In what most would agree to be, at best, a chaotic and unpredictable year, San Diego’s classical music scene not only prevailed but flourished. In fact, earlier this month, Musical America Worldwide – the country’s oldest and most prestigious classical music publication – included two San Diegan residents among its winners of “30 Professionals of the Year: The Pandemic. : Meet the moment â. Congratulations to San Diego Symphony CEO Martha Gilmer and Principally Mozart CEO Nancy Laturno. Thanks to them and other tireless music lovers in San Diego for taking on the challenges and providing wonderful sound options. Here are five of the many memorable moments of 2021.
Rady Shell of the San Diego Symphony Orchestra in Jacobs Park
Many were eagerly awaiting the August gala of the San Diego Symphony at its new outdoor gem, the Rady Shell in Jacobs Park. But the event exceeded expectations as the orchestra‘s musical director Rafael Payare (who first appeared in dramatic figure) led the enthusiastic orchestra in its first live performance in 16 months. The excellent acoustics and panoramic views over the Bay of The Shell, a monumental effort led by Martha Gilmer, will be enjoyed for years to come. Guest artists for the gala included French pianist Jean-Yves Thibaudet playing “Rhapsody in Blue” by Gershwin, cellist Alisa Weilerstein (wife of Payare) performing Saint-SaÃ«ns’ Cello Concerto No. 1 and bass baritone Ryan Speedo Green presenting opera classics by Rossini and Mozart.
David’s Harp Foundation
The David’s Harp Foundation in East Village had a huge surprise in June: an unsolicited million dollar donation from billionaire philanthropist MacKenzie Scott. Co-founded by Brandon Steppe in 2009, David’s Harp offers free recording time, technical training and mentorship to at-risk youth. The association rewards those whose behavior and school grades improve with extra time in the studio. Joseph Mack, the foundation’s director of programming, told the Union-Tribune shortly after hearing the news: âTears were streaming down Brandon’s face, and I literally fell to my knees and cried. .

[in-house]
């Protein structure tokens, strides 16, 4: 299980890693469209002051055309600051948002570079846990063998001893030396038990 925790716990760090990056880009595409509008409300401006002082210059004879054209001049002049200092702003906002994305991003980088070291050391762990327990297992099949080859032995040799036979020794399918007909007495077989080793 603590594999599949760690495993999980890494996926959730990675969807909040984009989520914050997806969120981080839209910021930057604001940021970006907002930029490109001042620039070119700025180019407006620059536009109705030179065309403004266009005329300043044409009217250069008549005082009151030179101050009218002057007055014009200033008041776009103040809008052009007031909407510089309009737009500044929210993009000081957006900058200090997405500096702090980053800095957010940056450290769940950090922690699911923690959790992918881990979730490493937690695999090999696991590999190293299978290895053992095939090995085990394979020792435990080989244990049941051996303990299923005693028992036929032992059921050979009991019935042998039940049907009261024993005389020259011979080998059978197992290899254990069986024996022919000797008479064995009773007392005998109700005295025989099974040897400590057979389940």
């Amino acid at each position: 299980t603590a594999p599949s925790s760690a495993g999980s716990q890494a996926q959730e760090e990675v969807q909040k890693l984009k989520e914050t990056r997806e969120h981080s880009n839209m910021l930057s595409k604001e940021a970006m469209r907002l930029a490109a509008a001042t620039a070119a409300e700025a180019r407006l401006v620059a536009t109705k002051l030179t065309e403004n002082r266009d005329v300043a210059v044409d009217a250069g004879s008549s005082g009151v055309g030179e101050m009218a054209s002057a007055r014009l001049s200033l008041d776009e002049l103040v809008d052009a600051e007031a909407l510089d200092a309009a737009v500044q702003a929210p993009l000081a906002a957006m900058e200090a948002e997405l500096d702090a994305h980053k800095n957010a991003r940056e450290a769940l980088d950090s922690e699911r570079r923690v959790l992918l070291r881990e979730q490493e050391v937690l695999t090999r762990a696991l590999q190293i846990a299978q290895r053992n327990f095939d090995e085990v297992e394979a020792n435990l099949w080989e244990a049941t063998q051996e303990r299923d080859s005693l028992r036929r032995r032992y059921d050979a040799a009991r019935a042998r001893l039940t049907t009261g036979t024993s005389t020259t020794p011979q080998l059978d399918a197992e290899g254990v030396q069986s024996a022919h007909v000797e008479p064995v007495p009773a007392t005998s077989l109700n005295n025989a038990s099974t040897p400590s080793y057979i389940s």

Since the mid-1950s, La Jolla Symphony & Chorus has offered musical excellence and a daring repertoire, performing at the Mandeville Auditorium at the University of California, San Diego. With a small team and a group of around 200 volunteer musicians and singers, it has enjoyed lasting success. Much of this is due to its multi-talented and fearless musical director and conductor, Steven Schick, who has been associated with the symphony for over 30 years. Schick will step down as Music Director at the end of the 2021-2022 season after 15 years in this role. The renowned UCSD music teacher and percussionist will stay connected as he becomes the first director emeritus of La Jolla Symphony. Separately, the symphony orchestra has appointed Arian Khaefi of the University of San Diego as interim choir director for this season and has also signed a three-year contract with its current executive director, Stephanie Weaver Yankee.
La Jolla Music Society SummerFest
In 2020, La Jolla Music Society reduced its annual SummerFest to six live broadcast programs due to the pandemic. But in 2021, the arts organization – led by CEO Todd Schultz, Artistic Director Leah Rosenthal and SummerFest Music Director Inon Barnatan – presented 16 live concerts, several of which also broadcast live. Despite changing artist schedules, a shorter planning period, and the uncertainties of COVID, SummerFest’s lineup was stellar and its lineup admirably diverse. Both Takeover @ The JAI concerts were hosted by Grammy-winning Latin American composer Gabriela Lena Frank. Only one of the 16 concerts scheduled at the Conrad Prebys Performing Arts Center was canceled – due to a positive COVID test from a featured (and vaccinated) artist – but the rest of SummerFest continued successfully.
In 2021, Nancy Laturno, CEO of Mainly Mozart, continued the drive-through parking lot gigs that made the organization’s headlines last year. The non-profit organization presented several double orchestral performances for the public in cars at the Del Mar Exhibition Center. The Los Angeles Philharmonic teamed up with the San Francisco Symphony in February, while the Metropolitan Opera Orchestra performed with the Washington DC National Symphony in April. Then, from June 11 to 19, Michael Francis conducted the Mainly Mozart All-Star Orchestra at the outdoor Del Mar Surf Cup Sports Park. At the same location, a five-day concert series was conducted by former Del Mar resident David Chan, who also co-directed the February and April concerts. Mozart’s September series began primarily with a concert marking the 20th anniversary of September 11, featuring jazz and classical saxophonist Branford Marsalis.
Wood is a freelance writer.